Canopy Growth’s first wave of cannabis chocolate products and ready-to-drink mixed distilled cannabis beverages are expected to arrive in retail stores in early January 2020, while its line of vape pens is anticipated to launch in late January, according to a statement put out by the company last week. 

Aphria is kicking off cannabis 2.0 with a line of vape pens under its fairly popular RIFF and Solei brands, and is ready to ship those products now, according to company spokesperson Tamara McGregor. 

Organigram will be introducing three kinds of vape pens to the legal market in the first quarter of 2020, one of which is a partnership with PAX Labs, the company that first introduced the Juul e-cigarette to consumers in 2015. 

Aurora says that it is ready to ship a variety of 2.0 products, including gummies, mints, chocolates and vape pens. Auxly Cannabis Group, a licensed producer that has focused largely on developing 2.0 products over selling dried flower to the domestic market, announced that it is set to ship chocolates, chewables and vapes under its Foray and Kolab brands.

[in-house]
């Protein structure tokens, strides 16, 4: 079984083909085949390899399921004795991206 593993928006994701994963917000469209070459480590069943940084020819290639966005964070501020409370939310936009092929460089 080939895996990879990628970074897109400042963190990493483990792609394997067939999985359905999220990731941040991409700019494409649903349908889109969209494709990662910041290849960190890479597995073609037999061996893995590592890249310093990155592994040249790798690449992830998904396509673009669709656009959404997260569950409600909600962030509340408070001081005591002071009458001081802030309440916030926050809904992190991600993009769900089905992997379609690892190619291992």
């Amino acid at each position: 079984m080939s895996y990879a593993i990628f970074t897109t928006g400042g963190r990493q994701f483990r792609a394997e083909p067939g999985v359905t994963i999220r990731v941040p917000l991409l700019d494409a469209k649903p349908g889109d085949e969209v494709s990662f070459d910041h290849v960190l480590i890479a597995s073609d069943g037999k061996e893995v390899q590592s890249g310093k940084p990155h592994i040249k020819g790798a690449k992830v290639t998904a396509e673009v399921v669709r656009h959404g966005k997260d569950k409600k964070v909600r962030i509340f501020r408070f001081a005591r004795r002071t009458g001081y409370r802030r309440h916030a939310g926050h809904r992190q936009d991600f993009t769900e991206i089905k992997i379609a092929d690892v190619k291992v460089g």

Narbe Alexandrian, CEO of Canopy Rivers, told the Post that the “true test” for licensed producers in the 2.0 market will not be how quickly they get product out to retailers, but how many repeat purchases will take place.

“It doesn’t matter how much of the product you sell in the beginning, it’s more … can you get the customer to come back and purchase that product again, without spending money on trying something else? That’s how you scale,” he said.